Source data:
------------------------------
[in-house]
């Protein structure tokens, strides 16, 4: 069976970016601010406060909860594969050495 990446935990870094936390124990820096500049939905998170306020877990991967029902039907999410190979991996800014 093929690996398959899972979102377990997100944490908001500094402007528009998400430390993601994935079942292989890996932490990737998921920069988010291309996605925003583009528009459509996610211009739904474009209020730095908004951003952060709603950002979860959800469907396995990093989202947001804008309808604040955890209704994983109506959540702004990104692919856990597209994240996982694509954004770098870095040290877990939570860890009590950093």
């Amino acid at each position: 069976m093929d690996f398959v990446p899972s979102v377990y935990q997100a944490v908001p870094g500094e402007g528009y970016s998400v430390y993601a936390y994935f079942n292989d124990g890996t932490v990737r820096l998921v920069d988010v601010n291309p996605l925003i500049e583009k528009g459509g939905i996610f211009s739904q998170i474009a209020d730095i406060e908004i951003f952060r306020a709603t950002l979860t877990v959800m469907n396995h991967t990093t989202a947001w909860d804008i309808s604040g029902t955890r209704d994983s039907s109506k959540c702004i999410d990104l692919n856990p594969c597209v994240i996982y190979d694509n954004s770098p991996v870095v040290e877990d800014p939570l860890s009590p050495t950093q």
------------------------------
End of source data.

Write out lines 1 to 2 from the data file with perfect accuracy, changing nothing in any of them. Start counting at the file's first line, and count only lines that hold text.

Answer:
[in-house]
């Protein structure tokens, strides 16, 4: 069976970016601010406060909860594969050495 990446935990870094936390124990820096500049939905998170306020877990991967029902039907999410190979991996800014 093929690996398959899972979102377990997100944490908001500094402007528009998400430390993601994935079942292989890996932490990737998921920069988010291309996605925003583009528009459509996610211009739904474009209020730095908004951003952060709603950002979860959800469907396995990093989202947001804008309808604040955890209704994983109506959540702004990104692919856990597209994240996982694509954004770098870095040290877990939570860890009590950093």